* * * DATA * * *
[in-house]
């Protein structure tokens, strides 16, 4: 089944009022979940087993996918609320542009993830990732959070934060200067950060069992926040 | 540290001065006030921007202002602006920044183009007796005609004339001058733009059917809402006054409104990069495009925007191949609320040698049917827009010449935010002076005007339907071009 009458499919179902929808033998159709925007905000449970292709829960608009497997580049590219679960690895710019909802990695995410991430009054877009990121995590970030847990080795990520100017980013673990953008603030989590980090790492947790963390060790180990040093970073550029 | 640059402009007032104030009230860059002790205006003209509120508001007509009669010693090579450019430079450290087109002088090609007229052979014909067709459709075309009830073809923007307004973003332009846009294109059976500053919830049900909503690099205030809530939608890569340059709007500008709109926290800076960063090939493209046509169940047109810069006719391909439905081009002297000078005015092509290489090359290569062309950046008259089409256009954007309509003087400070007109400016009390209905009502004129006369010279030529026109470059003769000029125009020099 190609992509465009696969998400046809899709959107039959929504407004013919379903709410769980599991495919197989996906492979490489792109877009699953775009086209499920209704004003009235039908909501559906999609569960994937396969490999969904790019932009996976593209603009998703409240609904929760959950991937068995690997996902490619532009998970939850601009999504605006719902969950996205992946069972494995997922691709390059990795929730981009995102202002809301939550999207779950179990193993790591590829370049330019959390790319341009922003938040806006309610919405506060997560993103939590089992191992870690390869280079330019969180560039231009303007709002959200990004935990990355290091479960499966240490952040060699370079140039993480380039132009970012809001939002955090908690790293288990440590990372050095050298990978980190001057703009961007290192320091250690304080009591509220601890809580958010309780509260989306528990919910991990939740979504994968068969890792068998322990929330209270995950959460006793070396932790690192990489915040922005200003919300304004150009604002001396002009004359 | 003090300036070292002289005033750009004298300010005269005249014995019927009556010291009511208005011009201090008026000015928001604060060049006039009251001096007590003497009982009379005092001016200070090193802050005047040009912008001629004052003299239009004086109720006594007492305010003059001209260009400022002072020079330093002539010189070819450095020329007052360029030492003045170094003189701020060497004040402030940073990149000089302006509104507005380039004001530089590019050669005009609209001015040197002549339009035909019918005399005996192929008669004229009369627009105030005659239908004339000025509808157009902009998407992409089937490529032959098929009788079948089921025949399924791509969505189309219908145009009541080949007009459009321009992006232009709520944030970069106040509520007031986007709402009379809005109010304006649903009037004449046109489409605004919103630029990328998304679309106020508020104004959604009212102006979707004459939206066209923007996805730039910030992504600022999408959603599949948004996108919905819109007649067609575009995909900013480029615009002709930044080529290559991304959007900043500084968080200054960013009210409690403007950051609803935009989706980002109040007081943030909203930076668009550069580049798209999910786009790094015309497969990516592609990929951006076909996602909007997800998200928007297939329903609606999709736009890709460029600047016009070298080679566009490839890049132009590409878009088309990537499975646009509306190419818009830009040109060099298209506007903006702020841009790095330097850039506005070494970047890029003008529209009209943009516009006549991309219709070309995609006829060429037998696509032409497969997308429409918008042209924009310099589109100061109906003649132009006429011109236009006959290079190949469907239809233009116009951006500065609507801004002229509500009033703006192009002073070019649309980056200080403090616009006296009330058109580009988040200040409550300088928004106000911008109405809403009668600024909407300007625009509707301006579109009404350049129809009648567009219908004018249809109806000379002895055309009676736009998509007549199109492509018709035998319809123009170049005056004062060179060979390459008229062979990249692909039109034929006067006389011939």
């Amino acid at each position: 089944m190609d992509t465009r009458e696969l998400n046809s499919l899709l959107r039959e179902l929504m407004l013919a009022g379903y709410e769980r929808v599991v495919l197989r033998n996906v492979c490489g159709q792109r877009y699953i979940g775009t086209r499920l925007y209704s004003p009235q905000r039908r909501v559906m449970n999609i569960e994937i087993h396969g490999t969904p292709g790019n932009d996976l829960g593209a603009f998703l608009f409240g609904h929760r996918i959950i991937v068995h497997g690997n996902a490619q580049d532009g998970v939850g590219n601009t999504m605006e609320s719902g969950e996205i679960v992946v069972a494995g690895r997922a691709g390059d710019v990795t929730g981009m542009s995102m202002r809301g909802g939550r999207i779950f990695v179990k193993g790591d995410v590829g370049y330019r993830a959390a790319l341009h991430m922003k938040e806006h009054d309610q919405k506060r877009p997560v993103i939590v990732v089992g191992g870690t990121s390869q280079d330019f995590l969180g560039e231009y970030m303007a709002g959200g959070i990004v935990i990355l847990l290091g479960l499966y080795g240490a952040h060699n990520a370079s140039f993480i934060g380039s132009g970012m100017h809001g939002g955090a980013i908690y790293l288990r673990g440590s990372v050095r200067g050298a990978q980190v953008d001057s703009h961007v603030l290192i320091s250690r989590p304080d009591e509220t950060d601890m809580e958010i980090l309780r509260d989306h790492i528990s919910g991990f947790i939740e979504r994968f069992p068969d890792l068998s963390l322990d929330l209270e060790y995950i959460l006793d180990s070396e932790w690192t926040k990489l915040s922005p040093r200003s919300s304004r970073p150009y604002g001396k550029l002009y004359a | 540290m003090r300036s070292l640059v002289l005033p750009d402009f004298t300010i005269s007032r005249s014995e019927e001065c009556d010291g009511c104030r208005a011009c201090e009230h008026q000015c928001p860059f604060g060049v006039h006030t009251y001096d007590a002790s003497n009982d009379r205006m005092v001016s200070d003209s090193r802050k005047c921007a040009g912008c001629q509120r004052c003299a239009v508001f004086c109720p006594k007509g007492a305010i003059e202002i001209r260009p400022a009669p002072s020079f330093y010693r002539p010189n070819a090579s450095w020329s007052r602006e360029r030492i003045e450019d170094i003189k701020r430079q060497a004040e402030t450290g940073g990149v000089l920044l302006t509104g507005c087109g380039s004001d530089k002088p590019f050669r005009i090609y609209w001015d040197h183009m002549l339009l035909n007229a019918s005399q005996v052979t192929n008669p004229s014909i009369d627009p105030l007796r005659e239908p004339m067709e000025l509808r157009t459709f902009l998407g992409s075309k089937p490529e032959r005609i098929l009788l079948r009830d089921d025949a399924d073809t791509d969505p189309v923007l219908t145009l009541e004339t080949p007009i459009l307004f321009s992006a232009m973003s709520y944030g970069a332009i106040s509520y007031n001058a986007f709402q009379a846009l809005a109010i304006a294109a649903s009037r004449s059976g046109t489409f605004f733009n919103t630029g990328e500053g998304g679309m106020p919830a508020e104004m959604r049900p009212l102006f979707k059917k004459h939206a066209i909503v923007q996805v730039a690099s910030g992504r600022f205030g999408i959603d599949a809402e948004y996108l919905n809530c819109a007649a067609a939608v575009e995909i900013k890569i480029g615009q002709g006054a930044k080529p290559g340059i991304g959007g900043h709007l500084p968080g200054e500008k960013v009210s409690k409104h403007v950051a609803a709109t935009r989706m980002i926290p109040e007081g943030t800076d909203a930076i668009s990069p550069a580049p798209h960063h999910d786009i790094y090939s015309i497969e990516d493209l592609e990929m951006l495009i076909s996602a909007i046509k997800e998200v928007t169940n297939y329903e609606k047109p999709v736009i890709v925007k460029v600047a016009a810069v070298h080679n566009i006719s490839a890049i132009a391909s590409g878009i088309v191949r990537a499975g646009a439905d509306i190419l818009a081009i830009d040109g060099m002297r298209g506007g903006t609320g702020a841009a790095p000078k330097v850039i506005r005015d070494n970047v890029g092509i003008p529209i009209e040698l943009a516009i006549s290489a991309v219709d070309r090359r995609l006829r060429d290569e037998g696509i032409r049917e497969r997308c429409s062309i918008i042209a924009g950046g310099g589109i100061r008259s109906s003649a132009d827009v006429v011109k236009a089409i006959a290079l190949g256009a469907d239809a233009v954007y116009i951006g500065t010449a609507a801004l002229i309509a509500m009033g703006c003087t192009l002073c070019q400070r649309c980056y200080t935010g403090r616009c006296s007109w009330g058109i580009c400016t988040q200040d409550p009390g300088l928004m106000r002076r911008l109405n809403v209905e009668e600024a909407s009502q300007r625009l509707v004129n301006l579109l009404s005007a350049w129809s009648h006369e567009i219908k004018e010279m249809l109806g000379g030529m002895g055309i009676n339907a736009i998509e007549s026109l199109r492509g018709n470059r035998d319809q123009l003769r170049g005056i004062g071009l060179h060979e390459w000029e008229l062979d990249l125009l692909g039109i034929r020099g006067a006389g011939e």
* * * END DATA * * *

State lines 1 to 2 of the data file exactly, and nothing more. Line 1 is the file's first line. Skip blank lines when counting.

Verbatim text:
[in-house]
């Protein structure tokens, strides 16, 4: 089944009022979940087993996918609320542009993830990732959070934060200067950060069992926040 | 540290001065006030921007202002602006920044183009007796005609004339001058733009059917809402006054409104990069495009925007191949609320040698049917827009010449935010002076005007339907071009 009458499919179902929808033998159709925007905000449970292709829960608009497997580049590219679960690895710019909802990695995410991430009054877009990121995590970030847990080795990520100017980013673990953008603030989590980090790492947790963390060790180990040093970073550029 | 640059402009007032104030009230860059002790205006003209509120508001007509009669010693090579450019430079450290087109002088090609007229052979014909067709459709075309009830073809923007307004973003332009846009294109059976500053919830049900909503690099205030809530939608890569340059709007500008709109926290800076960063090939493209046509169940047109810069006719391909439905081009002297000078005015092509290489090359290569062309950046008259089409256009954007309509003087400070007109400016009390209905009502004129006369010279030529026109470059003769000029125009020099 190609992509465009696969998400046809899709959107039959929504407004013919379903709410769980599991495919197989996906492979490489792109877009699953775009086209499920209704004003009235039908909501559906999609569960994937396969490999969904790019932009996976593209603009998703409240609904929760959950991937068995690997996902490619532009998970939850601009999504605006719902969950996205992946069972494995997922691709390059990795929730981009995102202002809301939550999207779950179990193993790591590829370049330019959390790319341009922003938040806006309610919405506060997560993103939590089992191992870690390869280079330019969180560039231009303007709002959200990004935990990355290091479960499966240490952040060699370079140039993480380039132009970012809001939002955090908690790293288990440590990372050095050298990978980190001057703009961007290192320091250690304080009591509220601890809580958010309780509260989306528990919910991990939740979504994968068969890792068998322990929330209270995950959460006793070396932790690192990489915040922005200003919300304004150009604002001396002009004359 | 003090300036070292002289005033750009004298300010005269005249014995019927009556010291009511208005011009201090008026000015928001604060060049006039009251001096007590003497009982009379005092001016200070090193802050005047040009912008001629004052003299239009004086109720006594007492305010003059001209260009400022002072020079330093002539010189070819450095020329007052360029030492003045170094003189701020060497004040402030940073990149000089302006509104507005380039004001530089590019050669005009609209001015040197002549339009035909019918005399005996192929008669004229009369627009105030005659239908004339000025509808157009902009998407992409089937490529032959098929009788079948089921025949399924791509969505189309219908145009009541080949007009459009321009992006232009709520944030970069106040509520007031986007709402009379809005109010304006649903009037004449046109489409605004919103630029990328998304679309106020508020104004959604009212102006979707004459939206066209923007996805730039910030992504600022999408959603599949948004996108919905819109007649067609575009995909900013480029615009002709930044080529290559991304959007900043500084968080200054960013009210409690403007950051609803935009989706980002109040007081943030909203930076668009550069580049798209999910786009790094015309497969990516592609990929951006076909996602909007997800998200928007297939329903609606999709736009890709460029600047016009070298080679566009490839890049132009590409878009088309990537499975646009509306190419818009830009040109060099298209506007903006702020841009790095330097850039506005070494970047890029003008529209009209943009516009006549991309219709070309995609006829060429037998696509032409497969997308429409918008042209924009310099589109100061109906003649132009006429011109236009006959290079190949469907239809233009116009951006500065609507801004002229509500009033703006192009002073070019649309980056200080403090616009006296009330058109580009988040200040409550300088928004106000911008109405809403009668600024909407300007625009509707301006579109009404350049129809009648567009219908004018249809109806000379002895055309009676736009998509007549199109492509018709035998319809123009170049005056004062060179060979390459008229062979990249692909039109034929006067006389011939």